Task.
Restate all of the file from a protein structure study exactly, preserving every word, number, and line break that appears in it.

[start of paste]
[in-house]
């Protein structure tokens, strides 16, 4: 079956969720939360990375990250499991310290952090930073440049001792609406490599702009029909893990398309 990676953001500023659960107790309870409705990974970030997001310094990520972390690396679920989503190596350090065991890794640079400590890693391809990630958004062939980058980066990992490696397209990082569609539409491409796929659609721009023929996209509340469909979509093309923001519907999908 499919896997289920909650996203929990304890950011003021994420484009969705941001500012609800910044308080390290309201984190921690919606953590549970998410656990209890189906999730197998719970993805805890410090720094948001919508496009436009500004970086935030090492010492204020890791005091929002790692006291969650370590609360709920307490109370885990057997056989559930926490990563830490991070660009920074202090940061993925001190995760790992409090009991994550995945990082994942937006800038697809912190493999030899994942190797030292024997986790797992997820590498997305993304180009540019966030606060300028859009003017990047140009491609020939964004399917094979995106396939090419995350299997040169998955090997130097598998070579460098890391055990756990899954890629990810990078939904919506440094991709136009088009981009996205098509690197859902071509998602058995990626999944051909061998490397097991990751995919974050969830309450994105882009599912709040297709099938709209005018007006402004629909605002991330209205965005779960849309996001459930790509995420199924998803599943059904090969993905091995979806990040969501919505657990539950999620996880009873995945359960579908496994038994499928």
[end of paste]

[in-house]
């Protein structure tokens, strides 16, 4: 079956969720939360990375990250499991310290952090930073440049001792609406490599702009029909893990398309 990676953001500023659960107790309870409705990974970030997001310094990520972390690396679920989503190596350090065991890794640079400590890693391809990630958004062939980058980066990992490696397209990082569609539409491409796929659609721009023929996209509340469909979509093309923001519907999908 499919896997289920909650996203929990304890950011003021994420484009969705941001500012609800910044308080390290309201984190921690919606953590549970998410656990209890189906999730197998719970993805805890410090720094948001919508496009436009500004970086935030090492010492204020890791005091929002790692006291969650370590609360709920307490109370885990057997056989559930926490990563830490991070660009920074202090940061993925001190995760790992409090009991994550995945990082994942937006800038697809912190493999030899994942190797030292024997986790797992997820590498997305993304180009540019966030606060300028859009003017990047140009491609020939964004399917094979995106396939090419995350299997040169998955090997130097598998070579460098890391055990756990899954890629990810990078939904919506440094991709136009088009981009996205098509690197859902071509998602058995990626999944051909061998490397097991990751995919974050969830309450994105882009599912709040297709099938709209005018007006402004629909605002991330209205965005779960849309996001459930790509995420199924998803599943059904090969993905091995979806990040969501919505657990539950999620996880009873995945359960579908496994038994499928």